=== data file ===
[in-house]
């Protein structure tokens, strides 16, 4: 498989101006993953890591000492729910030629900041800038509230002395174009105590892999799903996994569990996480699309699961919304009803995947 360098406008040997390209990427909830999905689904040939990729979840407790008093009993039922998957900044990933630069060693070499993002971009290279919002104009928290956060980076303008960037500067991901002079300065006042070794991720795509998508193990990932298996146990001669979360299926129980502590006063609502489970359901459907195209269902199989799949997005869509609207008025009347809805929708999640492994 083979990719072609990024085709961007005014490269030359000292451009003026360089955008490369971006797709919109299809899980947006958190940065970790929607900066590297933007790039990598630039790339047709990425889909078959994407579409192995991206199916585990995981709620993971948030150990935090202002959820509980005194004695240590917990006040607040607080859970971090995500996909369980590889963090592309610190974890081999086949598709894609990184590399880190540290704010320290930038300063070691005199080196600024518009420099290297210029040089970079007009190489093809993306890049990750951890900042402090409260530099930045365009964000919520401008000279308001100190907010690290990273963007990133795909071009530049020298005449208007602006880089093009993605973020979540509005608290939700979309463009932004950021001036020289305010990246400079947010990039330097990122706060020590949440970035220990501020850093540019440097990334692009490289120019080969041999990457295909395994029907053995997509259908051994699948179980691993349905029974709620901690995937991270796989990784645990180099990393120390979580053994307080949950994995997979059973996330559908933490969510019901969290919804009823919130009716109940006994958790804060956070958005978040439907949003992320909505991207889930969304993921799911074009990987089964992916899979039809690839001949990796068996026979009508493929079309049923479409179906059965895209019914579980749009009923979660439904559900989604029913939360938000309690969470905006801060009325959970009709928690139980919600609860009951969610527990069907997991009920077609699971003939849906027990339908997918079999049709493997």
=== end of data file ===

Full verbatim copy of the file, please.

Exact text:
[in-house]
């Protein structure tokens, strides 16, 4: 498989101006993953890591000492729910030629900041800038509230002395174009105590892999799903996994569990996480699309699961919304009803995947 360098406008040997390209990427909830999905689904040939990729979840407790008093009993039922998957900044990933630069060693070499993002971009290279919002104009928290956060980076303008960037500067991901002079300065006042070794991720795509998508193990990932298996146990001669979360299926129980502590006063609502489970359901459907195209269902199989799949997005869509609207008025009347809805929708999640492994 083979990719072609990024085709961007005014490269030359000292451009003026360089955008490369971006797709919109299809899980947006958190940065970790929607900066590297933007790039990598630039790339047709990425889909078959994407579409192995991206199916585990995981709620993971948030150990935090202002959820509980005194004695240590917990006040607040607080859970971090995500996909369980590889963090592309610190974890081999086949598709894609990184590399880190540290704010320290930038300063070691005199080196600024518009420099290297210029040089970079007009190489093809993306890049990750951890900042402090409260530099930045365009964000919520401008000279308001100190907010690290990273963007990133795909071009530049020298005449208007602006880089093009993605973020979540509005608290939700979309463009932004950021001036020289305010990246400079947010990039330097990122706060020590949440970035220990501020850093540019440097990334692009490289120019080969041999990457295909395994029907053995997509259908051994699948179980691993349905029974709620901690995937991270796989990784645990180099990393120390979580053994307080949950994995997979059973996330559908933490969510019901969290919804009823919130009716109940006994958790804060956070958005978040439907949003992320909505991207889930969304993921799911074009990987089964992916899979039809690839001949990796068996026979009508493929079309049923479409179906059965895209019914579980749009009923979660439904559900989604029913939360938000309690969470905006801060009325959970009709928690139980919600609860009951969610527990069907997991009920077609699971003939849906027990339908997918079999049709493997």